In 2016, marijuana use in the U.S. was fully legal in four states and illegal in every form in 12 states. Now, in late 2023, there are 22 states with fully legalized marijuana use (meaning medicinal use is legal and it’s legally decriminalized) and only four states where marijuana remains fully illegal. As more states legalize medical cannabis, questions about its potential benefits and implications for workers injured on the job have come to the forefront. At the same time, there is a potential financial benefit for employers and Workers’ Compensation carriers since medical marijuana offers what may be a less expensive option than opioid-based treatments.
Medical marijuana refers to the use of cannabis and its constituent compounds - such as THC (tetrahydrocannabinol) and CBD (cannabidiol) - for therapeutic purposes. THC is psychoactive and CBD is non-psychoactive. Basically, THC is the element that “gets you high.”
CBD is legal under federal law if derived from the hemp plant, which has a very low level of THC. Strains of THC and CBD may differ, but the marijuana available today remains the same essential substance as marijuana grown and used prior to the passage of legalization laws in recent years. Although largely anecdotal, cannabis has been reported to have various medicinal properties, including pain relief, anti-inflammatory effects, muscle relaxation, and appetite stimulation. There is also a fair amount of research that has determined that CBD is an effective treatment for seizure disorders.1 These properties make it a potential candidate for addressing some of the medical needs of workers injured on the job.
Cannabis has been classified as a Schedule I drug under the federal Controlled Substances Act since 1970. Other Schedule I drugs include heroin, LSD, and ecstasy. Schedule II drugs, including oxycodone and hydrocodone, have a high potential for abuse but have acceptable medicinal use. Most recently, however, the U.S. Department of Health & Human Services recommended to the Drug Enforcement Agency that marijuana be reclassified as a Schedule III drug.2 Reclassifying marijuana would alleviate the inherent conflict between states where marijuana is legal and existing federal law that classifies it as a Schedule I controlled substance. A good example of this conflict is seen in NJ where Schedule I marijuana is considered an acceptable drug to wean someone from a Schedule II opioid addiction.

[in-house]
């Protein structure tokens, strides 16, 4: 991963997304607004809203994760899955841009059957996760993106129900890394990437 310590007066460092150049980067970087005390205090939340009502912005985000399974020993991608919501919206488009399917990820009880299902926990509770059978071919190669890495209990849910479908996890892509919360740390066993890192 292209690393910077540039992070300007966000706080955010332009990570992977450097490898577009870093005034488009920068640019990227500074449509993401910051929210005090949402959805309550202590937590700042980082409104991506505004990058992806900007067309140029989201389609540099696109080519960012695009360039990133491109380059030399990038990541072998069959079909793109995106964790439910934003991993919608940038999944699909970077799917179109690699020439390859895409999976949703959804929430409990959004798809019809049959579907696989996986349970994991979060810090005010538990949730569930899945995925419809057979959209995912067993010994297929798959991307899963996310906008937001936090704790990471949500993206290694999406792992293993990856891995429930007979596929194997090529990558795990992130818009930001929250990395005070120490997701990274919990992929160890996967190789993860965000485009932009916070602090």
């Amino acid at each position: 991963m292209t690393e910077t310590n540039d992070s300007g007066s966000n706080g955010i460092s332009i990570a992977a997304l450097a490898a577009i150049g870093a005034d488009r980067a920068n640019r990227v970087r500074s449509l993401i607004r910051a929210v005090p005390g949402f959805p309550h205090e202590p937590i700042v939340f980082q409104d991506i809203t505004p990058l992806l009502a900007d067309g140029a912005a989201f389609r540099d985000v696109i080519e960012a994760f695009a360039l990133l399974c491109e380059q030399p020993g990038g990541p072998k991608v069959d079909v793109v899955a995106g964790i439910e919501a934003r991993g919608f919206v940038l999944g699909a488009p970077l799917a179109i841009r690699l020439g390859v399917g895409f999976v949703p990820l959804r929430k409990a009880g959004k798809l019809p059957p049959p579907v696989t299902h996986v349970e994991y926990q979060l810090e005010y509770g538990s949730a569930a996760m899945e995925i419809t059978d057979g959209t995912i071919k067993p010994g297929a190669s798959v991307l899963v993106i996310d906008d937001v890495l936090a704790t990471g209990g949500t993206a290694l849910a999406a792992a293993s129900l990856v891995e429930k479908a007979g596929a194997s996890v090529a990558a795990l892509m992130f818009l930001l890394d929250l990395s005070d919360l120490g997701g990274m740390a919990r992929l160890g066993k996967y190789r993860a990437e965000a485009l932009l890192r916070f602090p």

U.S. Legal Situation
Currently there are only four states where any form of marijuana is fully illegal (Idaho, Kansas, South Carolina, and Wyoming). Among the states that have legalized marijuana use, their laws range from the legalized use of CBD for limited purposes to fully legal marijuana for both medical and recreational purposes. The states that legalized medical marijuana have set up approval processes for its use and reimbursement under its Workers’ Compensation laws. For example, most states require a physician to obtain a license to prescribe medical marijuana and the prescription must be filled by a licensed marijuana dispensary to properly document a claim. There are also multiple forms of marijuana, such as edibles, pills or liquids, sold by dispensaries. Despite the potential benefits of medical marijuana, widespread prohibitions against smoking make it unlikely that a smoking form of medical marijuana would be approved for use in the workplace.
Marijuana Legality by State (updated October 30, 2023)